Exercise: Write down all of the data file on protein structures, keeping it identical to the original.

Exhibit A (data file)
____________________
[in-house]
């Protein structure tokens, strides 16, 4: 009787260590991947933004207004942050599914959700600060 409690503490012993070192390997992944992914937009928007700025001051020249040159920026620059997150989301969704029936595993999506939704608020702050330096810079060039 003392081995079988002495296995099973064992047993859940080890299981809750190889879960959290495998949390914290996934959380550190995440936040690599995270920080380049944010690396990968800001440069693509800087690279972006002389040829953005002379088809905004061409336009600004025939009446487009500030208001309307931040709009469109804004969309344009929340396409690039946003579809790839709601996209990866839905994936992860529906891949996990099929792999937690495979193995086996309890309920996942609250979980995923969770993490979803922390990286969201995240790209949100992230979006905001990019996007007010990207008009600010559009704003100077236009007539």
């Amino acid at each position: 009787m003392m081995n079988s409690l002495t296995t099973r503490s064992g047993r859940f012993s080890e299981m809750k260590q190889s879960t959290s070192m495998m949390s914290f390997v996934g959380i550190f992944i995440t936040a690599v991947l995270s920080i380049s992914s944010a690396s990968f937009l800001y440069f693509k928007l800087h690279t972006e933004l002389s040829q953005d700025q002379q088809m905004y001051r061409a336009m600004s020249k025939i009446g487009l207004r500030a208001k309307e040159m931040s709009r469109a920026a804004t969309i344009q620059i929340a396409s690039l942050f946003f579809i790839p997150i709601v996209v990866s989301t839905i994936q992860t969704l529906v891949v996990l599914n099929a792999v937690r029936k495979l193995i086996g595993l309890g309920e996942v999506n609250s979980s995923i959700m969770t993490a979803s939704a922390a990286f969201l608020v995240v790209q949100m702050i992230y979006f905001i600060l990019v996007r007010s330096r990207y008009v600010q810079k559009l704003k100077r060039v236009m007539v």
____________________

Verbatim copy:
[in-house]
């Protein structure tokens, strides 16, 4: 009787260590991947933004207004942050599914959700600060 409690503490012993070192390997992944992914937009928007700025001051020249040159920026620059997150989301969704029936595993999506939704608020702050330096810079060039 003392081995079988002495296995099973064992047993859940080890299981809750190889879960959290495998949390914290996934959380550190995440936040690599995270920080380049944010690396990968800001440069693509800087690279972006002389040829953005002379088809905004061409336009600004025939009446487009500030208001309307931040709009469109804004969309344009929340396409690039946003579809790839709601996209990866839905994936992860529906891949996990099929792999937690495979193995086996309890309920996942609250979980995923969770993490979803922390990286969201995240790209949100992230979006905001990019996007007010990207008009600010559009704003100077236009007539």
């Amino acid at each position: 009787m003392m081995n079988s409690l002495t296995t099973r503490s064992g047993r859940f012993s080890e299981m809750k260590q190889s879960t959290s070192m495998m949390s914290f390997v996934g959380i550190f992944i995440t936040a690599v991947l995270s920080i380049s992914s944010a690396s990968f937009l800001y440069f693509k928007l800087h690279t972006e933004l002389s040829q953005d700025q002379q088809m905004y001051r061409a336009m600004s020249k025939i009446g487009l207004r500030a208001k309307e040159m931040s709009r469109a920026a804004t969309i344009q620059i929340a396409s690039l942050f946003f579809i790839p997150i709601v996209v990866s989301t839905i994936q992860t969704l529906v891949v996990l599914n099929a792999v937690r029936k495979l193995i086996g595993l309890g309920e996942v999506n609250s979980s995923i959700m969770t993490a979803s939704a922390a990286f969201l608020v995240v790209q949100m702050i992230y979006f905001i600060l990019v996007r007010s330096r990207y008009v600010q810079k559009l704003k100077r060039v236009m007539v």